The condenser 36 which is used to provide a resonant circuit in combination with inductance 34 may be variable for precise tuning and to cover the range of frequencies to be expected from the oscillator 10.
In a typical circuit constructedaccording to this invention, a 2N27 NPN transistor is used with a 100 kc. crystal, the condenser 21 is .01 microfarads, condenser 28 is 330 micro-microfarads, and the condenser 36 is 525 micro-microfarads and is variable. The inductances 32 and 34 are 10 millihenries with a Q between 60 and at about 270 kilocycles. The resistor 24 is 47,000 ohms and the voltage between 20 and 22 is one and one-half volts.
Although the oscillator 10 has been chosen for use here, this invention is not limited to this particular form of oscillator since the same improvement in output voltage and waveform may be obtained by using this inductive output network in combination with other well known oscillator circuits.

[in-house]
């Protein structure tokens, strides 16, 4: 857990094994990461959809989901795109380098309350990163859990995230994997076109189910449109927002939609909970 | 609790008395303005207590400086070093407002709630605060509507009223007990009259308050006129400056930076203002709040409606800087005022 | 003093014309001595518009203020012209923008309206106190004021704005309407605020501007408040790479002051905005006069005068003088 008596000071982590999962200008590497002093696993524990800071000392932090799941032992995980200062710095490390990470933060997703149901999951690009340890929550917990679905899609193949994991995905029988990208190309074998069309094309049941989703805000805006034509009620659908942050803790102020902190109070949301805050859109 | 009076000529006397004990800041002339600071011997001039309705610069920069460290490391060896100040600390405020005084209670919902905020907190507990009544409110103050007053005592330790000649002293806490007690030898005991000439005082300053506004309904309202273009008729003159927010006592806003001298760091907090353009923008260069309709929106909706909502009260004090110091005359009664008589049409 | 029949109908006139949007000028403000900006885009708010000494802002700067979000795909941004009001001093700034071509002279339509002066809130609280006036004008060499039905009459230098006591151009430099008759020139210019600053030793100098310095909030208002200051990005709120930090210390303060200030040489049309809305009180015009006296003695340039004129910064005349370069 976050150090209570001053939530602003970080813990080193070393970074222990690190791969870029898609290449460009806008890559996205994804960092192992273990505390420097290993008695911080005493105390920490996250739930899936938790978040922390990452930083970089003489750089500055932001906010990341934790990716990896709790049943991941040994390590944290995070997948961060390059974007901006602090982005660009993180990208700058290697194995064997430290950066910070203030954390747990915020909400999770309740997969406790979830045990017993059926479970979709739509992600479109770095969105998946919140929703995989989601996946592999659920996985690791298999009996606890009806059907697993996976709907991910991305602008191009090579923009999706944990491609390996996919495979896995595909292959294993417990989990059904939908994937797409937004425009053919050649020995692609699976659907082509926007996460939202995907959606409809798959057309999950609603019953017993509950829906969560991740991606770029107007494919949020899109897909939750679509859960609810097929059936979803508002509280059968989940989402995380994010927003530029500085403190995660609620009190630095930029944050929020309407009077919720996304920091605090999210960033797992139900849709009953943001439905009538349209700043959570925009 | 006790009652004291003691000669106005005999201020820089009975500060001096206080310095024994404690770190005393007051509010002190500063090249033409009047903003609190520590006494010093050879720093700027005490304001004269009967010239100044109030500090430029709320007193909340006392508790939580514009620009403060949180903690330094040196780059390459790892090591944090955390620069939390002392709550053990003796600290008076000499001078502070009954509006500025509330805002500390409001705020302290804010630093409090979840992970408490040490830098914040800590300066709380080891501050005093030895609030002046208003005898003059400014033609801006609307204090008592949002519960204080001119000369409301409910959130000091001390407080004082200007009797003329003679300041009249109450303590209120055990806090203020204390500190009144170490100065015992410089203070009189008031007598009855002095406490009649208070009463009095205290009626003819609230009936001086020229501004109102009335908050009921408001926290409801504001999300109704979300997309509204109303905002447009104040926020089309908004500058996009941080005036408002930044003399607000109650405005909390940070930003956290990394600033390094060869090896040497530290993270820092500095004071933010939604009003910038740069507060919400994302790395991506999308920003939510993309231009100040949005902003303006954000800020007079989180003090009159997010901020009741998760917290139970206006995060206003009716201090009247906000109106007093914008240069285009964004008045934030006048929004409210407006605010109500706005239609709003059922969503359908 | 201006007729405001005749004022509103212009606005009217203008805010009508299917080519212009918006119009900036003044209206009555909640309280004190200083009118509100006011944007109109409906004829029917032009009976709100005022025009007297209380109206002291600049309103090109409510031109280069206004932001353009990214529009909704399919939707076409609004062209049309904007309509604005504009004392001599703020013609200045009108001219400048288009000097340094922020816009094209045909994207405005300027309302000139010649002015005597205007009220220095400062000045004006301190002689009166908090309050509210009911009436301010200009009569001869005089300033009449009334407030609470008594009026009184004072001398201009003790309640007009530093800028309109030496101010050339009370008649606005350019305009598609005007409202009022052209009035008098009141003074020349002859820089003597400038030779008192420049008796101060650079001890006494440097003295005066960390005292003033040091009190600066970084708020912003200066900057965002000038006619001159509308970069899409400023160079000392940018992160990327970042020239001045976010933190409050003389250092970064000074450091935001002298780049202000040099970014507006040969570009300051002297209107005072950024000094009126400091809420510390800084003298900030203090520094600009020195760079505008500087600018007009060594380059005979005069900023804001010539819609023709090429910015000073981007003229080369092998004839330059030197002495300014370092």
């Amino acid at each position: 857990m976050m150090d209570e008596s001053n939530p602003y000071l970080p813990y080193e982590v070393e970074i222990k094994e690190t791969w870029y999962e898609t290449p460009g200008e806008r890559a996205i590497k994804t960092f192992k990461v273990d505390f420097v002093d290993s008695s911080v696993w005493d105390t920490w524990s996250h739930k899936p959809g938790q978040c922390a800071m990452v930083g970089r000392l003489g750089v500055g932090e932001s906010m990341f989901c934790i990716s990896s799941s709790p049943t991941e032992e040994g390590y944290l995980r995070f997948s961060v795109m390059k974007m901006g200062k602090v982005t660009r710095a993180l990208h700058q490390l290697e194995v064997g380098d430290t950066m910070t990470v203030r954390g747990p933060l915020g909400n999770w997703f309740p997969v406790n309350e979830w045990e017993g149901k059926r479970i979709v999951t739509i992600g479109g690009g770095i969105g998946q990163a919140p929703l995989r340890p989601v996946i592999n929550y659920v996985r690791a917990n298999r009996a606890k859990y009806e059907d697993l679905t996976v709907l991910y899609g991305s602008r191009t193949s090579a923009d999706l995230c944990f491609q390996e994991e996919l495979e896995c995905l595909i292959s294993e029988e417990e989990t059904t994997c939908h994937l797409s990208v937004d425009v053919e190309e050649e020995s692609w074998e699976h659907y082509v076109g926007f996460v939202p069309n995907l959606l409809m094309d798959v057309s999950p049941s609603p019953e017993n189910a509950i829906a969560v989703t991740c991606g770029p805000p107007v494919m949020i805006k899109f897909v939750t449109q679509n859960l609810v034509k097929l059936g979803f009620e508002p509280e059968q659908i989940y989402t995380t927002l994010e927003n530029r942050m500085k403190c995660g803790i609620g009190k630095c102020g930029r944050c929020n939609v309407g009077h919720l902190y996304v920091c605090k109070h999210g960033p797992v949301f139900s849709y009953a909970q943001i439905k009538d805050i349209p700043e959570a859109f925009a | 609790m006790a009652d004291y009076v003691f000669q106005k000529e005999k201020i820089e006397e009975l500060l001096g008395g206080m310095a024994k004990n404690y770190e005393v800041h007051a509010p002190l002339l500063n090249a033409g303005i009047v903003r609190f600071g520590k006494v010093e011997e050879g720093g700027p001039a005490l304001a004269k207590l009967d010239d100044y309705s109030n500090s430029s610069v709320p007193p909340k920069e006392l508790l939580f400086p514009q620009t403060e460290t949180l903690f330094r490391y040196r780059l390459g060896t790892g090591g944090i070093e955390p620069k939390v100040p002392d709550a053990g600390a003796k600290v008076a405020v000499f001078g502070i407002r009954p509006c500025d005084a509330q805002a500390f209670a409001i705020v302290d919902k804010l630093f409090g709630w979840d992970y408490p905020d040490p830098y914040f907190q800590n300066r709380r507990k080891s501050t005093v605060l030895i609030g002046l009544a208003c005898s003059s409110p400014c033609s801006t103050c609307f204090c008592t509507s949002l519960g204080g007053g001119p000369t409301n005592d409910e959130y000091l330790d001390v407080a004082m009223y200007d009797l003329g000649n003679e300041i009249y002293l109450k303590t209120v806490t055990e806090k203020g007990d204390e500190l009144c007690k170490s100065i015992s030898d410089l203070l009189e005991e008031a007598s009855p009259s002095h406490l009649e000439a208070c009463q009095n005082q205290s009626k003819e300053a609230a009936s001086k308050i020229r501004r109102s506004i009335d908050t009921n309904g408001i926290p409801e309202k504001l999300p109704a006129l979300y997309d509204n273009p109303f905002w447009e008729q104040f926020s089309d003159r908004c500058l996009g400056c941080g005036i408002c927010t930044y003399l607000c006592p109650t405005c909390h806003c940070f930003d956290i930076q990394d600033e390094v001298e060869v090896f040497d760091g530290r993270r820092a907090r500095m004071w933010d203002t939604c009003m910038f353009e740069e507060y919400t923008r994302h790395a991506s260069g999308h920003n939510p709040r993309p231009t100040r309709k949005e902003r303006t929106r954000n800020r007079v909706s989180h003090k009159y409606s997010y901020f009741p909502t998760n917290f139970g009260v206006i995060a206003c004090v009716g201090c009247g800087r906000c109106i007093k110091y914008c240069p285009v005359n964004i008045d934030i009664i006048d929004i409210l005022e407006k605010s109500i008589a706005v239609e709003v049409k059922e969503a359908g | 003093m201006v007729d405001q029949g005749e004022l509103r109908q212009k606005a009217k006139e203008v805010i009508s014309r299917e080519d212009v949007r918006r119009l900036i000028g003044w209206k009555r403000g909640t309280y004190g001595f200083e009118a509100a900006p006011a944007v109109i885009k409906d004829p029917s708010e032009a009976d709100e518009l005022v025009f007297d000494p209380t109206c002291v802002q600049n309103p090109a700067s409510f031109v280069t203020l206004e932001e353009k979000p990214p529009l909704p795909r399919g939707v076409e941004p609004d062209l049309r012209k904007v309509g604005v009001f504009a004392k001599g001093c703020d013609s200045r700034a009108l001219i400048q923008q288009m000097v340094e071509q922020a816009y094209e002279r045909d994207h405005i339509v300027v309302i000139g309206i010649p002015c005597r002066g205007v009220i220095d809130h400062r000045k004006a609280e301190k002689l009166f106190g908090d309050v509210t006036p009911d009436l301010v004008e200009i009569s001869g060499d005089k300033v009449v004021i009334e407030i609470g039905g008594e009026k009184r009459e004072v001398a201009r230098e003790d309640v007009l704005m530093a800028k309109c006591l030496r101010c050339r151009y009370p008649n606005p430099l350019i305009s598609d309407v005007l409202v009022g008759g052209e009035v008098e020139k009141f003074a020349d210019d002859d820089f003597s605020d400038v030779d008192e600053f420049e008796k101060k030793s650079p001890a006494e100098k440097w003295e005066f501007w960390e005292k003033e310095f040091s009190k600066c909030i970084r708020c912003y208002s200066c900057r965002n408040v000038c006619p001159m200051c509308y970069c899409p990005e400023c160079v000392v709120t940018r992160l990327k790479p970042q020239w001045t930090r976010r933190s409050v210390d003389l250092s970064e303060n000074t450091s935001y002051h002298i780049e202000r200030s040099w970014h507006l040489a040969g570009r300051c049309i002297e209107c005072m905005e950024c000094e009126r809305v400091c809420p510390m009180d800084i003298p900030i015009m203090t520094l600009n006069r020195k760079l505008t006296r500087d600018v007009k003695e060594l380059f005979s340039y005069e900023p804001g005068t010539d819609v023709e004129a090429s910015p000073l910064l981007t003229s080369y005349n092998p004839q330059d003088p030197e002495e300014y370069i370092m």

Having thus described my invention, what is claimed is:
In a circuit for producing electrical oscillation at a given frequency, a transistor having emitter, base, and collector electrodes; at first condenser connected across said emitter and collector electrodes, a crystal resonant at said given frequency connected between said base and collector electrodes, said emitter electrode being at ground potential, a source of positive potential with respect to said ground potential, a first resistor connected between said source of potential and said base electrode, a first and second inductances connected in series between said collector electrode and said source of potential, a. second References Cited in the file of this patent UNITED STATES PATENTS Pierson et al July 17, 1956 2,808,513 Maynard et a1 Oct. 1, 1957